Staples robotics team is programmed for success
Updated 8:02 am, Saturday, April 2, 2011
There are eight components of the Staples High School robotics team, The Wreckers 577. Seven are human high school students, but the eighth is a metal-framed robot. It is the latter member that commands attention from the other seven when they convene a team meeting in the home basement of brother-teammates John and Alec Solder.
"We can line it up here," says Haris Durrani, as he sizes up a U-shaped frame as a possible new addition to the robot.
"Would it be on a motor?" asks freshman Mrinal Kumar.
"A motor, definitely," Durrani replies. "We'll have to re-arrange the wiring"
As the two hold up the frame at different angles, junior John Solder walks over for a closer look.
"The most annoying thing for us is Murphy's Law," Durrani adds. "We always have these theories and designs, but you never really know until you test it."
In the last few weeks, however, very little has gone wrong for the Staples team. Last month, it won the Connecticut First Tech Challenge, a high school robotics tournament where more than 20 teams competed from the northeast region. The victory qualified them for the First Tech Challenge World Championship that will be held April 27-30 in St. Louis.
As they prepare to compete at the world event expected to attract 500 teams from 50 nations, team members are laboring about 20 hours each week to expand their robot's capabilities.
"We've got the system down, but now we've got to get it down at the next level," John Solder says. "We may have won Connecticut, but we've got to improve."
To test new functions, the team uses a model 12-by-12-foot competition field laid out in the Solders' basement. There, the robot runs through routines that will score points in competition. These tasks include "harvesting" or collecting batons from a wall dispenser, depositing them in cups placed on casters, and balancing the robot on a wooden teeter totter.
The Wreckers 577 team -- the name refers to the team's competition identification number -- builds and tweaks the robot from a standardized list of parts that all teams must use. While the Staples bot features a mechanical arm that collects the batons, the contraption compresses into a container that measures 18 inches cubed to meet tournament requirements.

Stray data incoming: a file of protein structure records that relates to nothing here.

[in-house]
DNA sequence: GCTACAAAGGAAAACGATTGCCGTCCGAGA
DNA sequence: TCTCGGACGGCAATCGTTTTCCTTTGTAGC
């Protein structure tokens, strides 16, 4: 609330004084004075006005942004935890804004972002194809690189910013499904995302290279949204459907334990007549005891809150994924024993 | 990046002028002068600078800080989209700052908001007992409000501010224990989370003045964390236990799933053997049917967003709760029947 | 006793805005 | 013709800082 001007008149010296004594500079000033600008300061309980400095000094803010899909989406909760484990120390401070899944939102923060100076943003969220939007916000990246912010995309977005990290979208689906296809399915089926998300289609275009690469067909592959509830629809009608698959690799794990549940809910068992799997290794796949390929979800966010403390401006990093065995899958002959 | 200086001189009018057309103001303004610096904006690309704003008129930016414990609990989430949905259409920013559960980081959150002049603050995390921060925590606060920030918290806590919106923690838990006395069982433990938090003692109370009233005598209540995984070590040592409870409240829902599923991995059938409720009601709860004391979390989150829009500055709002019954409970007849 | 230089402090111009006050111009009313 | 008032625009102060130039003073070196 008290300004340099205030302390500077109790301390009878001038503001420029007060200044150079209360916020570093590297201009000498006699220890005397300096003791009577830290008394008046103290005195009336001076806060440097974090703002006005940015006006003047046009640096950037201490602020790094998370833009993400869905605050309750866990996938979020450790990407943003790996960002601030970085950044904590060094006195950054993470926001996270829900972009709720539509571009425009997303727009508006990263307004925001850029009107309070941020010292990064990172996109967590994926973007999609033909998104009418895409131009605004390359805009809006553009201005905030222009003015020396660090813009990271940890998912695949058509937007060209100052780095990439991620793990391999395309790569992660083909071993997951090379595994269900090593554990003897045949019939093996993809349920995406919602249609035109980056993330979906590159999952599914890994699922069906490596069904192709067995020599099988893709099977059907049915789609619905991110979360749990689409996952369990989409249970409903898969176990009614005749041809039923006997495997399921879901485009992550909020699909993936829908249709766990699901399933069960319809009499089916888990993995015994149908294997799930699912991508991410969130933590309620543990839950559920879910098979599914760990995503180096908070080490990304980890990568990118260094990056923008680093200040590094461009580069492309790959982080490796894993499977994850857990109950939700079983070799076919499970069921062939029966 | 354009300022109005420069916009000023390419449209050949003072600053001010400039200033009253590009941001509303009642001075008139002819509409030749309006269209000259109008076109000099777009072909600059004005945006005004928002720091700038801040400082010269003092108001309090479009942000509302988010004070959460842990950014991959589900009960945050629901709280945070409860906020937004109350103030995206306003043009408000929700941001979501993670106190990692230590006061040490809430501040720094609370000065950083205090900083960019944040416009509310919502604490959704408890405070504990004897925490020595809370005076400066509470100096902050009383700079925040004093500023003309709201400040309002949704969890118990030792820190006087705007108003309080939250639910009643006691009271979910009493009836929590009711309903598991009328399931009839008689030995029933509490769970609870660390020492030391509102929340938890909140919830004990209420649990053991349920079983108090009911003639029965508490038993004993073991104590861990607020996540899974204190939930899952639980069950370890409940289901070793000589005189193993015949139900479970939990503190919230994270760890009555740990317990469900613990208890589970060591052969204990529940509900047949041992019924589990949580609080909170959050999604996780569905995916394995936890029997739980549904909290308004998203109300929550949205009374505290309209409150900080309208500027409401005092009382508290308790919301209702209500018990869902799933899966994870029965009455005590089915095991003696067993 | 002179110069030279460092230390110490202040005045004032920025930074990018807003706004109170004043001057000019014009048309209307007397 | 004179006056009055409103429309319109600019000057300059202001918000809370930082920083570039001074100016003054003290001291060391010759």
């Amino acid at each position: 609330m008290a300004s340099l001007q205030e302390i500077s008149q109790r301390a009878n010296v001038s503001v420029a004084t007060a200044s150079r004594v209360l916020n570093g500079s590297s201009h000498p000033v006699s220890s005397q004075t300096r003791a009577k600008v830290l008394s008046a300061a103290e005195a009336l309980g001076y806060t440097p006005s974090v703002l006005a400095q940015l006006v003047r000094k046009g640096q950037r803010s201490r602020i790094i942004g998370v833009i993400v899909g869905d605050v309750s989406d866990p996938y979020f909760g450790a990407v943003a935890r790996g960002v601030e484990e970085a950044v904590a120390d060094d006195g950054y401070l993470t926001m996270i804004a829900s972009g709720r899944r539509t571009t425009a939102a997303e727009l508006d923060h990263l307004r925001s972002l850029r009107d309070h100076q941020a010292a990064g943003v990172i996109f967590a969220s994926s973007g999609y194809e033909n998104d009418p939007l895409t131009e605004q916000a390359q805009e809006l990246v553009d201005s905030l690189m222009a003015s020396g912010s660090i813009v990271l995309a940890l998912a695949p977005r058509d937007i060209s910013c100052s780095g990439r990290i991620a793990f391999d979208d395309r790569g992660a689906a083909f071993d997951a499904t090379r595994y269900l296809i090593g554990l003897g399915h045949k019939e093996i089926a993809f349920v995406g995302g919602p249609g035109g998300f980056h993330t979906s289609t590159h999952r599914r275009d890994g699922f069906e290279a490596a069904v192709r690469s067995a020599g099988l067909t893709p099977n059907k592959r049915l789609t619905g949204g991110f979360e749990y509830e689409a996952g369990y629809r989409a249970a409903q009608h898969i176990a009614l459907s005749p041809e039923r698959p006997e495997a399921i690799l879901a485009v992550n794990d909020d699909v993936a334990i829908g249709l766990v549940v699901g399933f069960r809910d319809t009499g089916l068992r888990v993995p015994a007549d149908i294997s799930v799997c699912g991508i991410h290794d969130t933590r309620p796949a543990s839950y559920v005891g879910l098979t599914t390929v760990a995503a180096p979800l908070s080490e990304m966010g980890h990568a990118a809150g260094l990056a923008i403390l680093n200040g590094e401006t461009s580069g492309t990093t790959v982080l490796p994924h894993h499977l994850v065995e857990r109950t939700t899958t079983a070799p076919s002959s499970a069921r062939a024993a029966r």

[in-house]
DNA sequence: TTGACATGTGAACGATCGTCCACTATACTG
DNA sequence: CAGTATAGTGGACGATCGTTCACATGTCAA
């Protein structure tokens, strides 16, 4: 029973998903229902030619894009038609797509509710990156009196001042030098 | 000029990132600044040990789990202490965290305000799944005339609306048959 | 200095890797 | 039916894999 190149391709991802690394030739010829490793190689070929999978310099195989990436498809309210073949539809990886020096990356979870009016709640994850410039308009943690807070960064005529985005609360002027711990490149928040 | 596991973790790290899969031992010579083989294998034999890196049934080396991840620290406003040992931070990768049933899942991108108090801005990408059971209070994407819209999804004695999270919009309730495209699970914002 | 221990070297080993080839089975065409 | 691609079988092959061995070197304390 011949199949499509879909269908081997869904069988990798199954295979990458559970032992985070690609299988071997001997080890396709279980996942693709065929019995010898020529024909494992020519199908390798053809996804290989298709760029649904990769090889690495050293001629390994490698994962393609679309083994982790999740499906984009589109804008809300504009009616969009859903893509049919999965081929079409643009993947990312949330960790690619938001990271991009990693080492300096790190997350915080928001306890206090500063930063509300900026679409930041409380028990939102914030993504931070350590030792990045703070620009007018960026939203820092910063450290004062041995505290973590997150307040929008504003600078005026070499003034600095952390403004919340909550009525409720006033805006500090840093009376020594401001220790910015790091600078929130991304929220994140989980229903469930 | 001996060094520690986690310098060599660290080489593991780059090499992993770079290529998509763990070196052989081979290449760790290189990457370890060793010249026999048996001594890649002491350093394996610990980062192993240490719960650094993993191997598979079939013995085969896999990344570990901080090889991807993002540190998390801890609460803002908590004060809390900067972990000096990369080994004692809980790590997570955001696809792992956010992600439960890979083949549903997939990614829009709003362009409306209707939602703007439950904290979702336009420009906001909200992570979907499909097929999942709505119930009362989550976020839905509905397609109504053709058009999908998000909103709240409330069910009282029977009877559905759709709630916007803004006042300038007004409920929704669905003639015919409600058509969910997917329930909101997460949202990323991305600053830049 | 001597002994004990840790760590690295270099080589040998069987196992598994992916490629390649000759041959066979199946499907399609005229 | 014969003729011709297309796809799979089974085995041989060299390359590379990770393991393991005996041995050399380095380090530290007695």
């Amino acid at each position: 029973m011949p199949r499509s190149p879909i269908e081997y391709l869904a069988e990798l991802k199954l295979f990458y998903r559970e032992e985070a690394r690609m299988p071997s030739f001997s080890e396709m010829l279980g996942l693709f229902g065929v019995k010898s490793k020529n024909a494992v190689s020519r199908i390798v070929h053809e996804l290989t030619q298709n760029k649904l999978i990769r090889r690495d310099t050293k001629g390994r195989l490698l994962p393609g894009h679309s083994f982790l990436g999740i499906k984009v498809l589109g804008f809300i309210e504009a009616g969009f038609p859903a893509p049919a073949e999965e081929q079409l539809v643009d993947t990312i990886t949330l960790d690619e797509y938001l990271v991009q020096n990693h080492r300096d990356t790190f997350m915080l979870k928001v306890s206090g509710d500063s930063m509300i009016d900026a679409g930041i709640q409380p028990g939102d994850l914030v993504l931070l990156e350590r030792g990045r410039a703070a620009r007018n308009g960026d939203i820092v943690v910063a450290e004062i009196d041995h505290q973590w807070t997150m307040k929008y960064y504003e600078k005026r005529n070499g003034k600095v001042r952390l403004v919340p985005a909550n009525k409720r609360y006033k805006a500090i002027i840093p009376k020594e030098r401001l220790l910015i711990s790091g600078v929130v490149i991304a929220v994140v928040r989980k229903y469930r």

Directing every movement is the robot's "brain," a brick device with a microprocessor that receives programming code wirelessly or through a wired connection from a computer and uses those instructions to control the robot's motors. Team co-founder Timothy Yang writes that code using a programming language called ROBOTC.
Those instructions guide the robot in the two parts of robotics tournament matchups. In the first stage, the robot performs its tasks unmanned or "autonomously." Then, in the second phase it teams up with another team's robot to face off against two other teams' bots when team members can control their device with a joystick. The team alliance with the highest point total progresses to the next round.
"It requires a pretty solid base of a robot to work off," Yang says of his programming. "You need something that's consistent, otherwise you won't be able to make a program that can do the same thing over and over."
As he writes the code, freshman Dylan Roncati watches. Seniors Yang and Durrani founded the robotics team four years ago, but this year lead a team of newcomers. Self-taught, they impart their expertise to the less-experienced members.
"We start doing stuff, they see what we're doing, and they get their experience that way," Durrani says. "You can learn it in a classroom, but hands-on experience is key."
This year, the 577 team also features its first female member, freshman Erin Gandelman.
"Most girls my age wouldn't even consider this," she says. "But actually understanding this stuff is what's cool."
While the team uses the Wreckers name in competitions, it is essentially an independent venture. The Westport-based commodities trading firm Triple Point Technology sponsors the team, but 577ers cover travel and robot-building expenses.
The Staples team's state champion robot cost about $2,500 to build, and team members are cognizant of the financial commitment needed to participate in tournaments.
"At the competitions, it's really competitive," Kumar says. "It's a relatively expensive and time-consuming process so everybody wants their work and money to pay off."
Despite high operational costs, the new crop of 577ers say they are committed to powering the team to success after Durrani and Yang graduate.
"Our team focuses on a policy of handing down the legacy," John Solder says. "Our teachers and mentors are Tim and Haris. They've passed everything down to us."
After more mechanical and programming adjustments, the 577 robot awakens as freshman Alec Solder takes control of the joystick. It darts across a ramp on the field and approaches a baton dispenser. There, he maneuvers the bot's arm to snatch a cluster of batons.
"It's a great experience," he says. "I helped to build this robot, and now this is what it can do."
Swiftly pivoting, the bot careens across a teeter totter before dropping the batons in a cup. As the bot makes this deposit, Gandelman crouches down for a closer inspection.
"This is like being on a sports team, but it's something more," she says. "It's intellectual. You made something and now it's doing something. That's amazing."
More information about the Staples High School robotics team is available on the team's website, www.wreckerrobotics.com.